Take a page from Shalane Flanagan’s book and clear out some time this week to find your why.

Anyone who knows distance running knows Shalane Flanagan. She’s been around as a professional runner since 2004, and four years later she won bronze in the 10,000 meters at the 2008 Olympics. Over the course of her career she’s won a staggering 21 long distance running titles, and at 36 she shows no signs of slowing down. Just last year she finished 6th at the marathon event in the summer Olympics.

Her biggest achievement, though, came in November when she became the first American woman to win the New York City Marathon since 1977.

In February, Shalane was forced to pull out of the Boston Marathon because she suffered a fracture in her lower back. As you can imagine, this is a pretty devastating injury for a runner. She knew she wanted to get back to health in time for the NYC Marathon nine months later, but with her training sidelined it was unlikely she’d be fit enough to challenge for her first title. Sure enough, she kicked her training into high gear once she got healthy and was ready for the NYC Marathon by the time it rolled around. With about three minutes left in the race, she passed the defending champ and crossed the finish line first. An American woman hadn’t done what she did in 40 years, and she did it all on a short training timetable.

Shalane’s what – her goal – was to become the first American woman to win the NYC Marathon in 40 years. But her why – her compelling vision – was to run because it connects her to her 6 human needs.

Shalane has running in her blood. Her mother is a former marathon world record holder, and her father can run a marathon in just over 2 hours. In fact, she loves running so much she married a runner. Her husband Steve was a member of the University of North Carolina cross country team, and that’s how they met. Running is literally to thank for her marriage.

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A course we’re really excited to roll out for our clients in 2018 is called Goal Addiction. I’ve devised a simply, easy-to-learn four-step process that will give employees a healthy addiction to their goal, and give coaches the ability to guide their employees through the steps to make it a reality. The why is the second step in the process, and it’s the emotional fuel to help you reach your goal. And in order to find your why, you need to know the 6 human needs.

As a brief refresher, here’s what the 6 human needs looks like.

So let’s take Shalane’s goal to win the NYC Marathon despite the fact that it would be her first race in months. We know what her goal is, but she won’t actually go through all the grueling practice to get there if she doesn’t know why she wants to do it. To do that, she either consciously or unconsciously connected her wants with her emotional desires. So let’s go through each one.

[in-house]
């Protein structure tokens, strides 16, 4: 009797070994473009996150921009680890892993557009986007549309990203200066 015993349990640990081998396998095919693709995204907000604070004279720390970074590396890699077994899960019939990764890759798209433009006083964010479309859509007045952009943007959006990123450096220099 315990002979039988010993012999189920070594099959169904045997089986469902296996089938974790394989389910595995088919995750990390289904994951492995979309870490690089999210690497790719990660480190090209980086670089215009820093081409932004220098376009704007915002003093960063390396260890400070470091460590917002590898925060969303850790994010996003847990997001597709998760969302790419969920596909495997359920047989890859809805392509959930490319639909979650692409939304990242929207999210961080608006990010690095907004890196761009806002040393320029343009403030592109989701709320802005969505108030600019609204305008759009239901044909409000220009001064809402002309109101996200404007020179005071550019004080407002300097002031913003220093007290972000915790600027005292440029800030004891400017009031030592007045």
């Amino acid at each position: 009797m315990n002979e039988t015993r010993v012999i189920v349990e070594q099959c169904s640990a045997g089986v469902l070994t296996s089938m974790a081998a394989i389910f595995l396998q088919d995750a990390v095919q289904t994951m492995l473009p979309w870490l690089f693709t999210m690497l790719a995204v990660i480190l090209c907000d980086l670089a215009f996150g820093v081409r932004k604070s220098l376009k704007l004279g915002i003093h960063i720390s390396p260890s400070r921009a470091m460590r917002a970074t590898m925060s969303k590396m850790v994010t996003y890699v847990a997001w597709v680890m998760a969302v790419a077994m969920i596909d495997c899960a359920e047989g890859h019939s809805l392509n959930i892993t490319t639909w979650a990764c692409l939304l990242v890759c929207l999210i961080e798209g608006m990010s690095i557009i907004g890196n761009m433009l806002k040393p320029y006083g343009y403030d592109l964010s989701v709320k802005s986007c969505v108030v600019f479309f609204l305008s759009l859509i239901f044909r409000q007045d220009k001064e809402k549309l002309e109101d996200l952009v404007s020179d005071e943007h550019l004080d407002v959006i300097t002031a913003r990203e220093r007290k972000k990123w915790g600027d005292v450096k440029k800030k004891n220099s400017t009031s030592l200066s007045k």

• Certainty: She gets this by feeling in control and comfortable by doing something she’s done thousands of times in her life: running.

  • Variety: Every race is a surprise. She’s in a field with hundreds of other runners with thousands of possible outcomes. She might win, or she might not, but the thrill of the competition is undeniable.

  • Significance: This one might be the most cut-and-dry of the bunch. By running in one of the world’s most prestigious marathons, Shalane had the chance to grab glory.

  • Love & Connection: As we’ve said, Shalane’s entire family is made up of runners. Every time she hits the pavement, she’s being connected to the people she loves.

  • Growth: Shalane has said in the past that in every race, you learn something about yourself, and that’s the stepping-stone to growth.

So that’s five out of the six human needs that Shalane gets from running. You only need three to create an addiction. Needless to say, her why to run is about as strong as it gets. It’s no wonder why she’s so driven to endure the kind of pain and torment only endurance runners can understand when the miles stretch into the 20’s. There’s a reason she’s one of the best in the world, and you can tie it directly back to the strength of her why.

This is our challenge every day, and you don’t have to be a world record marathon runner to have a why as strong as titanium. All of us set goals all the time, but where we fall short is connecting our goal to our why. The great thing about that is we all have why’s that can guide us to goal addiction and goal completion. Maybe you want that promotion because you’re in the market for a bigger house, or you’re driven to serve at that soup kitchen because contribution is your number one human need.

Whatever your why is, finding it and using it as your goal fuel will totally change your life. I guarantee it.

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